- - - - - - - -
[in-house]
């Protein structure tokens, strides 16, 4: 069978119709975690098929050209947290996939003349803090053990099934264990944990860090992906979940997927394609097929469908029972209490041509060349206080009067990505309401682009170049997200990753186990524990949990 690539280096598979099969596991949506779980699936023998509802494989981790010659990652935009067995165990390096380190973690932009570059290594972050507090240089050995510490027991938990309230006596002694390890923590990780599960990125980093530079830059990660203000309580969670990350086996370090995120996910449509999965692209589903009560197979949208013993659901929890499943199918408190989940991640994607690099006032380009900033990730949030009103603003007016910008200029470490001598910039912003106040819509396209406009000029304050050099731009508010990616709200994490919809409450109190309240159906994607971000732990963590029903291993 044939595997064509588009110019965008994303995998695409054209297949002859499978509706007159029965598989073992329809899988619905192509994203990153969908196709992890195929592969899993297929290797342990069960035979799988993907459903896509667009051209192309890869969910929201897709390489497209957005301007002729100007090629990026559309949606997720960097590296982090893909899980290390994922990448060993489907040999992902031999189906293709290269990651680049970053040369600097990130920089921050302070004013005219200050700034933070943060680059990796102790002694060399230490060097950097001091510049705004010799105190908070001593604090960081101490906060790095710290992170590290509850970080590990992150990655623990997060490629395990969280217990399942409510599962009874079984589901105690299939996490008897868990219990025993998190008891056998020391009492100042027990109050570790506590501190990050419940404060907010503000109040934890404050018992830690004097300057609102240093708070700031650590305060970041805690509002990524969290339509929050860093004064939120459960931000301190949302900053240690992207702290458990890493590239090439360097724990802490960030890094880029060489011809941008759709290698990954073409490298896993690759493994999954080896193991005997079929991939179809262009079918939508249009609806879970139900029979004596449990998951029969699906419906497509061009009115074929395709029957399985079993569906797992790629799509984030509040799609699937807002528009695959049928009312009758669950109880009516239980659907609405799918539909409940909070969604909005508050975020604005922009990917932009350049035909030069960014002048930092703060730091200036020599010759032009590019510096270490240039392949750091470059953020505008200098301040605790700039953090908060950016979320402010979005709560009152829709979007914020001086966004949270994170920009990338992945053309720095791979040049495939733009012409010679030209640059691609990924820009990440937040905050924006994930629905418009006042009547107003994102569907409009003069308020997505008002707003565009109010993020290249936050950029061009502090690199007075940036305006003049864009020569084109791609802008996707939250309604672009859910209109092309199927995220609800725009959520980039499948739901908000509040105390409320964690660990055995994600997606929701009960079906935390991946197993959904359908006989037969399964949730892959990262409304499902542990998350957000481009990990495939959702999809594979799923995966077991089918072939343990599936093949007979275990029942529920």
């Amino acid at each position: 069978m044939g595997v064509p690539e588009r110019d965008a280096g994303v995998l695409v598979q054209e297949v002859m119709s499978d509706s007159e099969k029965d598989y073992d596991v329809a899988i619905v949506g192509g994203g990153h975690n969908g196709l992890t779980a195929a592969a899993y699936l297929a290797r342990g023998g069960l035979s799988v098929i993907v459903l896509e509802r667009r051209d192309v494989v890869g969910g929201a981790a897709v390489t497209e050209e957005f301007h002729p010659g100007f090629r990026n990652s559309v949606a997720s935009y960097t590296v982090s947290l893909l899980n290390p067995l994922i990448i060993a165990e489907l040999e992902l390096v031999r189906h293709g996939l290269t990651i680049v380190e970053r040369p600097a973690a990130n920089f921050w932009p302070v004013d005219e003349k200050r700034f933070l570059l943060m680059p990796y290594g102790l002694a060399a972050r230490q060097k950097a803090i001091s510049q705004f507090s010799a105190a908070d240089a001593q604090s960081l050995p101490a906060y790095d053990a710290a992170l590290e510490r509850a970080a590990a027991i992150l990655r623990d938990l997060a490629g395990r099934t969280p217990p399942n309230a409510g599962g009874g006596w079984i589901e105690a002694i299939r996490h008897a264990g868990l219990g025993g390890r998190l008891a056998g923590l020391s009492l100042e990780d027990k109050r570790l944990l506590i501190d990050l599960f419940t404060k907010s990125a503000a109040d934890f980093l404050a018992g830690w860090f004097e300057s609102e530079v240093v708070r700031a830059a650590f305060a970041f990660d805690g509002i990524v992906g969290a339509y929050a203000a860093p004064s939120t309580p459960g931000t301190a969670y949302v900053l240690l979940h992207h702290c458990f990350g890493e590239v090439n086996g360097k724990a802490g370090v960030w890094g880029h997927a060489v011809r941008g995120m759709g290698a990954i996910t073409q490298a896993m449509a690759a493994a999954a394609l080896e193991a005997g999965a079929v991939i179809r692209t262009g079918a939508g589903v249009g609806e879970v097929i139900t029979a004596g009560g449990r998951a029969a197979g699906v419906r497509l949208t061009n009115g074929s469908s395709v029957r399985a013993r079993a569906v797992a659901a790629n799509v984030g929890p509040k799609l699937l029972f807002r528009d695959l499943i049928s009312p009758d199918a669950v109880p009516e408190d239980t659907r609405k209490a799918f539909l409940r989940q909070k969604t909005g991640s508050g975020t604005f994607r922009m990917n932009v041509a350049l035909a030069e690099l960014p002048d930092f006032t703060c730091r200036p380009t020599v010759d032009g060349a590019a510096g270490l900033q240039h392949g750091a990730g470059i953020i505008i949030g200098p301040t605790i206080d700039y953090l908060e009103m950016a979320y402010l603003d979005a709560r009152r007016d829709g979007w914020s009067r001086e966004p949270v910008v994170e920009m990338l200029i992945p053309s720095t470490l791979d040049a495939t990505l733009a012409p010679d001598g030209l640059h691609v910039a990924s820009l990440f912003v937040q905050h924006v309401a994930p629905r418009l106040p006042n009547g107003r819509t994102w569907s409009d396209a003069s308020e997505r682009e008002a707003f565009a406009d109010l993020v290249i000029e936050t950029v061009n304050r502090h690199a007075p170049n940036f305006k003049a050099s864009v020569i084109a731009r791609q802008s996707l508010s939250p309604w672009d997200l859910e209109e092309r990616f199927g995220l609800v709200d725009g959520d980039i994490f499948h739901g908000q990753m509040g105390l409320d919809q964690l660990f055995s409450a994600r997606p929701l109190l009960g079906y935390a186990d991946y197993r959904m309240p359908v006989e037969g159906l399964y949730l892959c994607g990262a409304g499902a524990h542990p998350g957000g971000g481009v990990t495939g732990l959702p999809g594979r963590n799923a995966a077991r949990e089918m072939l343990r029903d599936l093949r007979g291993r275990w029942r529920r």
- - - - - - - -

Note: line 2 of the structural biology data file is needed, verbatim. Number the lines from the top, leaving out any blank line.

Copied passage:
């Protein structure tokens, strides 16, 4: 069978119709975690098929050209947290996939003349803090053990099934264990944990860090992906979940997927394609097929469908029972209490041509060349206080009067990505309401682009170049997200990753186990524990949990 690539280096598979099969596991949506779980699936023998509802494989981790010659990652935009067995165990390096380190973690932009570059290594972050507090240089050995510490027991938990309230006596002694390890923590990780599960990125980093530079830059990660203000309580969670990350086996370090995120996910449509999965692209589903009560197979949208013993659901929890499943199918408190989940991640994607690099006032380009900033990730949030009103603003007016910008200029470490001598910039912003106040819509396209406009000029304050050099731009508010990616709200994490919809409450109190309240159906994607971000732990963590029903291993 044939595997064509588009110019965008994303995998695409054209297949002859499978509706007159029965598989073992329809899988619905192509994203990153969908196709992890195929592969899993297929290797342990069960035979799988993907459903896509667009051209192309890869969910929201897709390489497209957005301007002729100007090629990026559309949606997720960097590296982090893909899980290390994922990448060993489907040999992902031999189906293709290269990651680049970053040369600097990130920089921050302070004013005219200050700034933070943060680059990796102790002694060399230490060097950097001091510049705004010799105190908070001593604090960081101490906060790095710290992170590290509850970080590990992150990655623990997060490629395990969280217990399942409510599962009874079984589901105690299939996490008897868990219990025993998190008891056998020391009492100042027990109050570790506590501190990050419940404060907010503000109040934890404050018992830690004097300057609102240093708070700031650590305060970041805690509002990524969290339509929050860093004064939120459960931000301190949302900053240690992207702290458990890493590239090439360097724990802490960030890094880029060489011809941008759709290698990954073409490298896993690759493994999954080896193991005997079929991939179809262009079918939508249009609806879970139900029979004596449990998951029969699906419906497509061009009115074929395709029957399985079993569906797992790629799509984030509040799609699937807002528009695959049928009312009758669950109880009516239980659907609405799918539909409940909070969604909005508050975020604005922009990917932009350049035909030069960014002048930092703060730091200036020599010759032009590019510096270490240039392949750091470059953020505008200098301040605790700039953090908060950016979320402010979005709560009152829709979007914020001086966004949270994170920009990338992945053309720095791979040049495939733009012409010679030209640059691609990924820009990440937040905050924006994930629905418009006042009547107003994102569907409009003069308020997505008002707003565009109010993020290249936050950029061009502090690199007075940036305006003049864009020569084109791609802008996707939250309604672009859910209109092309199927995220609800725009959520980039499948739901908000509040105390409320964690660990055995994600997606929701009960079906935390991946197993959904359908006989037969399964949730892959990262409304499902542990998350957000481009990990495939959702999809594979799923995966077991089918072939343990599936093949007979275990029942529920």